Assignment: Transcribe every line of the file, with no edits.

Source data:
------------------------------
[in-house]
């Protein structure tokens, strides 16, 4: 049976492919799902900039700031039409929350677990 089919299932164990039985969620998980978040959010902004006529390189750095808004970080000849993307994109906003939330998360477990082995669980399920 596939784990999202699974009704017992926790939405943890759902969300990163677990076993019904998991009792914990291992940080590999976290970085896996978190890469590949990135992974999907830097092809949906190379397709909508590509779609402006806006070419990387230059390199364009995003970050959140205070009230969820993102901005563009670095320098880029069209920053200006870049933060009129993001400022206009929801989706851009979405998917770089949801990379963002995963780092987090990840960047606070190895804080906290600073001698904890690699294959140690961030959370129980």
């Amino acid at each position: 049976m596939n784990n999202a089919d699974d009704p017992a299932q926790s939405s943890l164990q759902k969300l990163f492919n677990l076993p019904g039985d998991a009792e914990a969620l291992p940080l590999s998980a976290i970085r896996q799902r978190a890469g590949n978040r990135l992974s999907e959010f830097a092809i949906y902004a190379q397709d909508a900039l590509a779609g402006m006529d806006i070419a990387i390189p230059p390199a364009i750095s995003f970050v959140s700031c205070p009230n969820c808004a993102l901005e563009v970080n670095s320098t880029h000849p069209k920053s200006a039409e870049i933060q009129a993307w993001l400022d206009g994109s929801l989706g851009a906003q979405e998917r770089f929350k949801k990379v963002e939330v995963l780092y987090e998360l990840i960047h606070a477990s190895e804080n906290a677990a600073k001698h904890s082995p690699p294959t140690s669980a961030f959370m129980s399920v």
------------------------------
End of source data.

[in-house]
């Protein structure tokens, strides 16, 4: 049976492919799902900039700031039409929350677990 089919299932164990039985969620998980978040959010902004006529390189750095808004970080000849993307994109906003939330998360477990082995669980399920 596939784990999202699974009704017992926790939405943890759902969300990163677990076993019904998991009792914990291992940080590999976290970085896996978190890469590949990135992974999907830097092809949906190379397709909508590509779609402006806006070419990387230059390199364009995003970050959140205070009230969820993102901005563009670095320098880029069209920053200006870049933060009129993001400022206009929801989706851009979405998917770089949801990379963002995963780092987090990840960047606070190895804080906290600073001698904890690699294959140690961030959370129980």
């Amino acid at each position: 049976m596939n784990n999202a089919d699974d009704p017992a299932q926790s939405s943890l164990q759902k969300l990163f492919n677990l076993p019904g039985d998991a009792e914990a969620l291992p940080l590999s998980a976290i970085r896996q799902r978190a890469g590949n978040r990135l992974s999907e959010f830097a092809i949906y902004a190379q397709d909508a900039l590509a779609g402006m006529d806006i070419a990387i390189p230059p390199a364009i750095s995003f970050v959140s700031c205070p009230n969820c808004a993102l901005e563009v970080n670095s320098t880029h000849p069209k920053s200006a039409e870049i933060q009129a993307w993001l400022d206009g994109s929801l989706g851009a906003q979405e998917r770089f929350k949801k990379v963002e939330v995963l780092y987090e998360l990840i960047h606070a477990s190895e804080n906290a677990a600073k001698h904890s082995p690699p294959t140690s669980a961030f959370m129980s399920v």